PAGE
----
Shakespearean Sonnets – A Review

I’m going to do this review pretty informally because I don’t read a whole lot of poetry and so don’t have a very good standard for comparison. However, as we’re getting down to the wire for finishing 2012 challenges, I needed to read some poetry for the Around the Stack in How Many Ways genre challenge. I’ve always loved Shakespeare and the sonnets were free for kindle, so here we are 🙂

At the beginning especially, I found the sonnets harder to follow than the plays. They have less of a plot and there’s less time to get into them, although they do often connect to one another and they weren’t too tough to get through. There was a lot of variety in the sonnets so I think everyone will have some they like and some they don’t. Personally, I found some a little wordy, since the first 12 lines are often used to set up a point that is only touched on in the last 2 lines. I realize this is part of the style, with the quatrains somewhat separate from the couplet, but I like the ones where they’re more connected best. The majority of the sonnets, written to a young man the author loves, were particularly hit or miss for me. Some were extremely romantic, like the one describing the author’s heart and eye fighting over where his love’s image resides. Others describing how Shakespeare didn’t feel worthy of the young man’s love were  over-the-top and melodramatic.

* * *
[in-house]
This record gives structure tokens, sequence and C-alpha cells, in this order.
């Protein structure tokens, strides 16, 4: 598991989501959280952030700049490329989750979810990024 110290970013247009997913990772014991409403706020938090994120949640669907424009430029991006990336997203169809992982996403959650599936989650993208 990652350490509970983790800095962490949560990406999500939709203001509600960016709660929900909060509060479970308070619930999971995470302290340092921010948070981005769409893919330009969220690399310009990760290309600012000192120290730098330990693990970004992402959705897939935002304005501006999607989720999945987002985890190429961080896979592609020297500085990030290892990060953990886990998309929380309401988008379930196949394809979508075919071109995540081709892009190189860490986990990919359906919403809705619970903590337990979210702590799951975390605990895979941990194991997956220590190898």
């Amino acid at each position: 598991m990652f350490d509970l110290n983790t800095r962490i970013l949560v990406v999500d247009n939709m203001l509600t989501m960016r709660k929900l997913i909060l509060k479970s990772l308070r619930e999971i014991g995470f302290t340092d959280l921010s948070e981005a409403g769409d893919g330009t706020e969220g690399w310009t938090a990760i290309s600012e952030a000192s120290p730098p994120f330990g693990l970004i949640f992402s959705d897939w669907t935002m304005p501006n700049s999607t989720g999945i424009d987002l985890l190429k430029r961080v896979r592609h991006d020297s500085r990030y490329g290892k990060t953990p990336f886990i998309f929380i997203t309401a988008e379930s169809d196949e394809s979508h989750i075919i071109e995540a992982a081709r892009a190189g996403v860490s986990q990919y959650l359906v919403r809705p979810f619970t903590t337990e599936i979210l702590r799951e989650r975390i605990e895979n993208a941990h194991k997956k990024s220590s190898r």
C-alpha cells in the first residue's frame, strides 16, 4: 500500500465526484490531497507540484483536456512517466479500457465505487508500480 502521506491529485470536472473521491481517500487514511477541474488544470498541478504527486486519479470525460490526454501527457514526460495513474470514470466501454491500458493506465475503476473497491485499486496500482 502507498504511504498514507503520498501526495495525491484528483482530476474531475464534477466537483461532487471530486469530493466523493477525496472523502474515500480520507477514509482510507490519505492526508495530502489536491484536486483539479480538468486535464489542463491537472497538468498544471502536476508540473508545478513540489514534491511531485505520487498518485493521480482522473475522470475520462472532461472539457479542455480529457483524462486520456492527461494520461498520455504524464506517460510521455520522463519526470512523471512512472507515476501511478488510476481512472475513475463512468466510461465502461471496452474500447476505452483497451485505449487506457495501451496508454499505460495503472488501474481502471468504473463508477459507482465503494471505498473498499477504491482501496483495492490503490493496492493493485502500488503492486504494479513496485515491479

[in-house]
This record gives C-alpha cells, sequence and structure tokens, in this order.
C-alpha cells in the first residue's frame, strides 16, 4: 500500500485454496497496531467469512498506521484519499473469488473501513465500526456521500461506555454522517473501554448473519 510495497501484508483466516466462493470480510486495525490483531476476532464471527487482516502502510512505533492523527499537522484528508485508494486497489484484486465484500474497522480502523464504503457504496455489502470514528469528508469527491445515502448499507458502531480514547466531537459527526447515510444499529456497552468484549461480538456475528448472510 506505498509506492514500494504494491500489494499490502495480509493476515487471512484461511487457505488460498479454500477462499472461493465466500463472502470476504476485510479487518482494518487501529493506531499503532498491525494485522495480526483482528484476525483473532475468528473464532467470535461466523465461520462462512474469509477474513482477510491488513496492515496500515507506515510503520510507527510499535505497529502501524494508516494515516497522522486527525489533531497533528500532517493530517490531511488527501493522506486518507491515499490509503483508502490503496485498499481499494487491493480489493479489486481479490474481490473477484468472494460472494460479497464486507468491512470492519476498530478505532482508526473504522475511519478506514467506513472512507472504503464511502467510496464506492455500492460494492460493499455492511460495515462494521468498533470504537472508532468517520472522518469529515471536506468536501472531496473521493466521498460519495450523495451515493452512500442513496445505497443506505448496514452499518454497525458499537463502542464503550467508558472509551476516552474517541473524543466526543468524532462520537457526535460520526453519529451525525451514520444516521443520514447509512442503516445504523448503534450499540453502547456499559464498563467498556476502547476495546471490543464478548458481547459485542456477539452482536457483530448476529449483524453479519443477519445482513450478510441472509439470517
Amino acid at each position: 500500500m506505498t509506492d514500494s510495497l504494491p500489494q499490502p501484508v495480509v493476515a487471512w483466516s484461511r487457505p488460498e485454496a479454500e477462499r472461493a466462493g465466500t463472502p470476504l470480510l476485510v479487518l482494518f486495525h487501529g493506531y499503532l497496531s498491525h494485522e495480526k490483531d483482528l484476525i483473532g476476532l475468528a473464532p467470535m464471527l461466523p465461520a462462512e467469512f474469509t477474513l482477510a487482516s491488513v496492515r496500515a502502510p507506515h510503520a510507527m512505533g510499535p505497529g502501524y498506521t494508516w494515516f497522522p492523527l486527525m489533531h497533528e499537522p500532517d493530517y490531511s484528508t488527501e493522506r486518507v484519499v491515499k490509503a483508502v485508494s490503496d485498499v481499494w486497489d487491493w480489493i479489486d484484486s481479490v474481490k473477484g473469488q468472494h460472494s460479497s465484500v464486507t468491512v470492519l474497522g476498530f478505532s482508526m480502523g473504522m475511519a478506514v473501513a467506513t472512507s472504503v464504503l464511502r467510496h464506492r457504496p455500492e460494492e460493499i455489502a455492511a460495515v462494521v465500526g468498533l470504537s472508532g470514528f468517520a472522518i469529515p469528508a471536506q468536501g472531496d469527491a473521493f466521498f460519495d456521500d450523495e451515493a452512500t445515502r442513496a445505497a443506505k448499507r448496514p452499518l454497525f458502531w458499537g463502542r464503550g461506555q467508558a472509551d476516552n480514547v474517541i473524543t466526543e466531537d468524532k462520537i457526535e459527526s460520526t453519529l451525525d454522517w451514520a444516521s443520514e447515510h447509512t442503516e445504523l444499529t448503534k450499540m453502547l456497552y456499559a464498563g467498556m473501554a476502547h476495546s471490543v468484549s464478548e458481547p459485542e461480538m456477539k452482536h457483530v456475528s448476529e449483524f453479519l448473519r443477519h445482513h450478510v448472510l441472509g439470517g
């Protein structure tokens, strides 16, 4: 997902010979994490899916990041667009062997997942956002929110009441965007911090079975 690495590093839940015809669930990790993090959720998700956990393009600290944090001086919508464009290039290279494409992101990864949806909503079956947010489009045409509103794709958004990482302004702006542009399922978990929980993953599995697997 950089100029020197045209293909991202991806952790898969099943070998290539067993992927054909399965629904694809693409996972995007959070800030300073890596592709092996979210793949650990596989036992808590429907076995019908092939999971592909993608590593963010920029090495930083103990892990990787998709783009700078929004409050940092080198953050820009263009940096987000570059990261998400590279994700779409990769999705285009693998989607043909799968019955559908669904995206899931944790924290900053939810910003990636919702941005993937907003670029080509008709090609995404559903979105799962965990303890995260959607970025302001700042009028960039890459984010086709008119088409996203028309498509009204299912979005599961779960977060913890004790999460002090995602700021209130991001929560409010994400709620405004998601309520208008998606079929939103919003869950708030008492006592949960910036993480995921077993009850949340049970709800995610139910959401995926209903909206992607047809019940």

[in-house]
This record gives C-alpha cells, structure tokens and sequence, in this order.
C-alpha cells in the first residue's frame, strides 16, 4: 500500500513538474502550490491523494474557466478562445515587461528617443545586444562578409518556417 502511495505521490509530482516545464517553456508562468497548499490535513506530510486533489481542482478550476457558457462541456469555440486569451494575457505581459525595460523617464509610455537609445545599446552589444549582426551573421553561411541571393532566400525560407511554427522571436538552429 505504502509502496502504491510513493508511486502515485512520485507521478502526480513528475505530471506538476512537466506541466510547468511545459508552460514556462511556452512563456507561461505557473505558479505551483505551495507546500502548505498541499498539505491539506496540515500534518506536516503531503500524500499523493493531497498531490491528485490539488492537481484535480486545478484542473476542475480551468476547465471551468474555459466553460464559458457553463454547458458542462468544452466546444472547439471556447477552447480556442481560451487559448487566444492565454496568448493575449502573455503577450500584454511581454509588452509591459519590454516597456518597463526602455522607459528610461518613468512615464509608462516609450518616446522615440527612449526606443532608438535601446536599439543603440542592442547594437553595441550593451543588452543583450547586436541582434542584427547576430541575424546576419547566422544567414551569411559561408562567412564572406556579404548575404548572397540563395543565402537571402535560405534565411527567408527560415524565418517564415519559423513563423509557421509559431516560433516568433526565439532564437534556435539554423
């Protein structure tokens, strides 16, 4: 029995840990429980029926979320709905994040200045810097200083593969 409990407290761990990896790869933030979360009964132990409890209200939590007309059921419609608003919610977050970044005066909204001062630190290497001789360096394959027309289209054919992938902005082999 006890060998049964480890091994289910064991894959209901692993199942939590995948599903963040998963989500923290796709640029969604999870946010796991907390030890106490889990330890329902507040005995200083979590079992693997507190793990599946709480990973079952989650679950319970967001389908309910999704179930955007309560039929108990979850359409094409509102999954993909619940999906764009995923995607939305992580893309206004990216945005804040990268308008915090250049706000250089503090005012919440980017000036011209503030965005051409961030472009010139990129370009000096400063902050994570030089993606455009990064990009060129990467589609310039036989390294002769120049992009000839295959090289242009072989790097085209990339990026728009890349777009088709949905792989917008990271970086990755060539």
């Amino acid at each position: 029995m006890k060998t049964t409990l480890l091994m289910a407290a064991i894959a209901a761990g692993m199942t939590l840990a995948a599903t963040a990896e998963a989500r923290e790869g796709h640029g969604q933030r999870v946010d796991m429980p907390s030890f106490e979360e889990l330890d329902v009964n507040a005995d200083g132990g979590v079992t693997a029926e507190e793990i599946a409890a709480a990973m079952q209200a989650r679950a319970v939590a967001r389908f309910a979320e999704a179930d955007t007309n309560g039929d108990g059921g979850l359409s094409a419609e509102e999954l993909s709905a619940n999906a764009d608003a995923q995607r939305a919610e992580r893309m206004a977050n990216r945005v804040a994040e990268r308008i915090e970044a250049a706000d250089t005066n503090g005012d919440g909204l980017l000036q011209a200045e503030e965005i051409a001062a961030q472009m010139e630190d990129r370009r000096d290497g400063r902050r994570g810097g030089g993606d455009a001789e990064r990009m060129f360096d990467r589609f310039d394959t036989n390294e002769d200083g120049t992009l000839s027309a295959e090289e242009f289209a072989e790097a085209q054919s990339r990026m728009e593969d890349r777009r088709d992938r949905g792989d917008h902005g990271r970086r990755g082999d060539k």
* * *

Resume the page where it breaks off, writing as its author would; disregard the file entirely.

Finally, at the end we reach the sonnets to Shakespeare’s dark lady. I loved nearly all of these. My favorite was Sonnet 130 (they’re only numbered, not named), which you can find here. But to give you an idea, it starts “My mistress’ eyes are nothing like the sun;”. It goes on to make fun of the other literary cliches so often used to describe beautiful women, but then concludes that Shakespeare’s love is still special even if he doesn’t praise her in an unrealistic way. To me, that’s Shakespeare at his best – witty in a way that can still resonate with people reading his works hundreds of years later.

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